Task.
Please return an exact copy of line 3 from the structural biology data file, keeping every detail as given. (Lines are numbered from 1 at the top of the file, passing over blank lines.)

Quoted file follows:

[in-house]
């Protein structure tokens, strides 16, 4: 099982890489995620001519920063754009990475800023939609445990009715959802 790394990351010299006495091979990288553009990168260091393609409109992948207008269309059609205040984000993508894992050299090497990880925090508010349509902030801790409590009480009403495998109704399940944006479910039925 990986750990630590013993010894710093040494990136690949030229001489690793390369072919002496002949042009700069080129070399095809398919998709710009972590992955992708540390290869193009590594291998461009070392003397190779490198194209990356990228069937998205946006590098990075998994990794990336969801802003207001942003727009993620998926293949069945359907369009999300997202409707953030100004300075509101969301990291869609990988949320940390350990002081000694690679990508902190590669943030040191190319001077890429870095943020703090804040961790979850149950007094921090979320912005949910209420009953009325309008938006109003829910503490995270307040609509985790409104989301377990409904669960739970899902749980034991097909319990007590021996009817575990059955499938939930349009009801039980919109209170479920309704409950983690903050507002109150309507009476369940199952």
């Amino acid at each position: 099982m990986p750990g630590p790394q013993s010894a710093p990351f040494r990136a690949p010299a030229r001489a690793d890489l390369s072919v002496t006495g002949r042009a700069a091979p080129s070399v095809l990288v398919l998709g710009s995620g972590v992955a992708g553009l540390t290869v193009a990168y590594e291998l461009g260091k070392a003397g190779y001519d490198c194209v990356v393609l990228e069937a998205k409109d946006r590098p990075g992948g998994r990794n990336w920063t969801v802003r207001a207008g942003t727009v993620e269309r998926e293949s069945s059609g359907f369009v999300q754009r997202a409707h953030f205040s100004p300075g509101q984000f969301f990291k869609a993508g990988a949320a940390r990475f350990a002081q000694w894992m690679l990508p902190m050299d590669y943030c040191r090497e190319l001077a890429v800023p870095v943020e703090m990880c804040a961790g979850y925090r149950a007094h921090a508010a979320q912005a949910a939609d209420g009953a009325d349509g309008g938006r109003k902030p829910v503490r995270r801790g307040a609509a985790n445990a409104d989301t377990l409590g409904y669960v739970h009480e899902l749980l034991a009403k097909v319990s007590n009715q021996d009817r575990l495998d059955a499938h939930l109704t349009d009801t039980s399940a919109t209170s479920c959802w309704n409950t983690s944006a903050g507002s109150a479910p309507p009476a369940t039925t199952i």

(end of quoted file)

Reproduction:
């Amino acid at each position: 099982m990986p750990g630590p790394q013993s010894a710093p990351f040494r990136a690949p010299a030229r001489a690793d890489l390369s072919v002496t006495g002949r042009a700069a091979p080129s070399v095809l990288v398919l998709g710009s995620g972590v992955a992708g553009l540390t290869v193009a990168y590594e291998l461009g260091k070392a003397g190779y001519d490198c194209v990356v393609l990228e069937a998205k409109d946006r590098p990075g992948g998994r990794n990336w920063t969801v802003r207001a207008g942003t727009v993620e269309r998926e293949s069945s059609g359907f369009v999300q754009r997202a409707h953030f205040s100004p300075g509101q984000f969301f990291k869609a993508g990988a949320a940390r990475f350990a002081q000694w894992m690679l990508p902190m050299d590669y943030c040191r090497e190319l001077a890429v800023p870095v943020e703090m990880c804040a961790g979850y925090r149950a007094h921090a508010a979320q912005a949910a939609d209420g009953a009325d349509g309008g938006r109003k902030p829910v503490r995270r801790g307040a609509a985790n445990a409104d989301t377990l409590g409904y669960v739970h009480e899902l749980l034991a009403k097909v319990s007590n009715q021996d009817r575990l495998d059955a499938h939930l109704t349009d009801t039980s399940a919109t209170s479920c959802w309704n409950t983690s944006a903050g507002s109150a479910p309507p009476a369940t039925t199952i």